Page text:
Equifax Free Credit Monitoring Settlement Letters

Your ticket to free credit monitoring for four years may be in your inbox.

If you signed up for this service a few years ago as part of the settlement of the 2017 massive data breach at credit monitoring company Equifax, you should have received information (or will receive it by the 25th February). According to the Federal Trade Commission, it should come in the form of an e-mail or mailed letter with instructions on how to activate your service.

“It’s sort of the reward…for just about everyone who was a victim of the Equifax data breach,” said John Ulzheimer, credit expert and president of the Ulzheimer Group in Atlanta.

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Following the Equifax data breach in 2017, which compromised the personal information of approximately 147 million consumers – including names, dates of birth and social security numbers – the company ended up be the target of several lawsuits and reached a settlement in 2019 with the FTC, the Consumer Financial Protection Bureau, and all US states and territories.

As a result, consumers affected by the breach had the option of signing up for up to $125 or free credit monitoring at the three largest credit reporting companies: Equifax, Experian and TransUnion. (Consumers who requested cash payments should visit the Settlement Claims Administrator’s website for updates, Equifax told CNBC.)

After implementation was delayed due to legal challenges, the settlement received final court approval last month.

The free credit monitoring service is offered by Experian. You can register through the Experian IdentityWorks website with an authorization code provided in the information you receive. Or you can call 1-877-251-5822.

“It may seem confusing to register with Experian for something that happened with Equifax…but at the end of the day, Equifax pays the bill,” Ulzheimer said.

You do not provide any payment information to register. And if registration instructions arrive by email, make sure they come from the Equifax Breach Settlement administrator ([email protected]). You will not be contacted by telephone regarding the settlement.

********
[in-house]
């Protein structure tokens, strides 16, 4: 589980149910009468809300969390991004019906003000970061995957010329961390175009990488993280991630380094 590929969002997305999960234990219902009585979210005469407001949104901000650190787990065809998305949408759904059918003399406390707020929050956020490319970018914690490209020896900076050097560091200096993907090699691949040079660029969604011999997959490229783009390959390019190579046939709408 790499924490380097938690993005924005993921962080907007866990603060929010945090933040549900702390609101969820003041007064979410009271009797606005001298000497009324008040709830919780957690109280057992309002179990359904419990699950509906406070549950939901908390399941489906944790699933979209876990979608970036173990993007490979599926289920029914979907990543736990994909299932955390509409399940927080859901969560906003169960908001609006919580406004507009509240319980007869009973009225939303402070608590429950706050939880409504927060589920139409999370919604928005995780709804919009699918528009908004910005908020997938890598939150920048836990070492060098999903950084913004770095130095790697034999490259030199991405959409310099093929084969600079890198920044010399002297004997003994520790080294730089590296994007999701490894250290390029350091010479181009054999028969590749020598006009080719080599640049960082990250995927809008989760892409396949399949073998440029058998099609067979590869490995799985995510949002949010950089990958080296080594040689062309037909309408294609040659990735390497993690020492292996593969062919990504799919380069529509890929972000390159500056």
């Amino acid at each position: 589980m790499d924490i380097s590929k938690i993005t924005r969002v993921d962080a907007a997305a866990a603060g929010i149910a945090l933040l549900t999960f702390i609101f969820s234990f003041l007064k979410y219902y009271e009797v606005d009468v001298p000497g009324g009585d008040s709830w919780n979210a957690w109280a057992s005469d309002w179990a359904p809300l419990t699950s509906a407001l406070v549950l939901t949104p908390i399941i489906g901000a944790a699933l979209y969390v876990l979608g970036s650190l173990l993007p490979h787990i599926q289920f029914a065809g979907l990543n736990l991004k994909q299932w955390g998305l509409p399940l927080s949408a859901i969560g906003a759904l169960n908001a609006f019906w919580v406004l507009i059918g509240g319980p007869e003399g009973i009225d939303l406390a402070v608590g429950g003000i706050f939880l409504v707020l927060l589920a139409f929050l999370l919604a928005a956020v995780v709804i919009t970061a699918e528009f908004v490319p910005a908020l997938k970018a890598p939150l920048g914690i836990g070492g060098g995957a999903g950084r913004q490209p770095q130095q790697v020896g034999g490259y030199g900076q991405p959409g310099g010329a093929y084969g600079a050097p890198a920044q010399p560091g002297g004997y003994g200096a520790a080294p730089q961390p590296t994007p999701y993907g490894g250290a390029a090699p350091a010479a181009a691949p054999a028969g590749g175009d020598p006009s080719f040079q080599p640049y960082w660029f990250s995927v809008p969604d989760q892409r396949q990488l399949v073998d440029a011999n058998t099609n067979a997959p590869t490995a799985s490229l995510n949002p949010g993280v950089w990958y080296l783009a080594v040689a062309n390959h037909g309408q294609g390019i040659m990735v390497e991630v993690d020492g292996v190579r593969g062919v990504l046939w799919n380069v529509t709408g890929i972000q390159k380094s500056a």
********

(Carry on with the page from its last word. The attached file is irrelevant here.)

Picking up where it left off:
Although the original deadline to file a claim was January 22, 2020, consumers are still allowed to file a claim for expenses incurred after that date but before January 22, 2024, due to identity theft or a data breach fraud, according to the FTC. This could include losses due to unauthorized charges on your accounts, as well as fees paid or expenses incurred in connection with recovering from identity theft.

If you haven’t signed up for the service (or don’t want to), you can also “freeze” your credit report for free, Ulzheimer said. This essentially prevents a lender from verifying your report, which means a criminal would not be able to open an account using your personal details. Once the freeze is in place, you need to “unfreeze” it — temporarily or permanently — if you’re applying for credit or a loan so the bank can check your credit. It’s free now too.

However, you will need to contact all three credit reporting companies to cover all your bases.

You can also put a short-term fraud alert on your report, which lasts for one year. As part of a fraud alert, a lender seeking to approve an application must first contact you to verify that the application is not from an impostor.

Additionally, you only need to contact one of the credit companies to raise a fraud alert, which in turn is legally bound to share your opinion with the other two. It is also free. However, it generally does not offer the same level of protection as a gel.

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